Home Depot also posted its first yearly revenue increase since 2006, before the recession and housing crash hammered the home-improvement business.
Fourth-quarter net income rose to $587 million, or 36 cents per share, from $342 million, or 20 cents per share last year. Analysts expected 31 cents per share, according to FactSet.
Revenue rose 4 percent to $15.13 billion. Analysts expected $14.81 billion.
Revenue in stores open at least a year rose 3.9 percent globally and 4.8 percent in the U.S. The measure is considered an important gauge of a retailer's financial health because it excludes stores that open or close during the year.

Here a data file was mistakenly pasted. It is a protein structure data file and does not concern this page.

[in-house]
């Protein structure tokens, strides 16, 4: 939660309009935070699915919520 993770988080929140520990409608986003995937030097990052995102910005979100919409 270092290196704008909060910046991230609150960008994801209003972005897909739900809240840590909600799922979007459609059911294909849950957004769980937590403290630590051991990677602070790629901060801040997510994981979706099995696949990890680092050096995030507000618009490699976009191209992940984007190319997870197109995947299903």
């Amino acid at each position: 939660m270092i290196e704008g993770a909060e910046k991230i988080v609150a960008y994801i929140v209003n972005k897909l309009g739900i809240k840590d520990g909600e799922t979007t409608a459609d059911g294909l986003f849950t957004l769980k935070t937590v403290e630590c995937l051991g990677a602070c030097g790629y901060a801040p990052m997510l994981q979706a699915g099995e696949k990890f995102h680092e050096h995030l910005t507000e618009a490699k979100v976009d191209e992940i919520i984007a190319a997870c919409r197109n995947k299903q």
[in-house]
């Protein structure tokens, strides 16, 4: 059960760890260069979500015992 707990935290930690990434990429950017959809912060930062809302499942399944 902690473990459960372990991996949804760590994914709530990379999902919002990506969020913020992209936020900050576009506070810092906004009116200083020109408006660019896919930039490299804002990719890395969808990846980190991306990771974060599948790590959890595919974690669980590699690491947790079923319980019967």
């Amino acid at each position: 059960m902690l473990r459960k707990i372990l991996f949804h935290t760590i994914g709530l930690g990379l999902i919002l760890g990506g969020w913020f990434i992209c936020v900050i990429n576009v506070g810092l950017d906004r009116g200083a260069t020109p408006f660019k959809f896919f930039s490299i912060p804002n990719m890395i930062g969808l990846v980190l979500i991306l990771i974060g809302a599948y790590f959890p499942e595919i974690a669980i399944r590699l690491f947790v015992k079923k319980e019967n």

For the year, net income rose 25 percent to $3.34 billion, or $2.01 per share, from $2.66 billion, or $1.57 per share. Revenue rose 2.8 percent to $68 billion.
Home Depot expects revenue to rise 2.5 percent, from a prior forecast of 2 percent to 2.5 percent. That implies revenue of $69.7 billion. Analysts predict revenue of $69.28 billion.
The Atlanta company also raised its quarterly dividend 6 percent to 25 cents, payable March 24 to shareholders of record as of March 10.
Home Depot plans to buy back about $2.5 billion in shares throughout 2011.
Home-improvement retailers are seeing signs of life from shoppers as the housing industry slowly improves and the consumers slowly start to spend normally again after a slowdown during the recession.
Home Depot Inc.'s chief rival, Lowe's Cos., is scheduled to report its results Wednesday.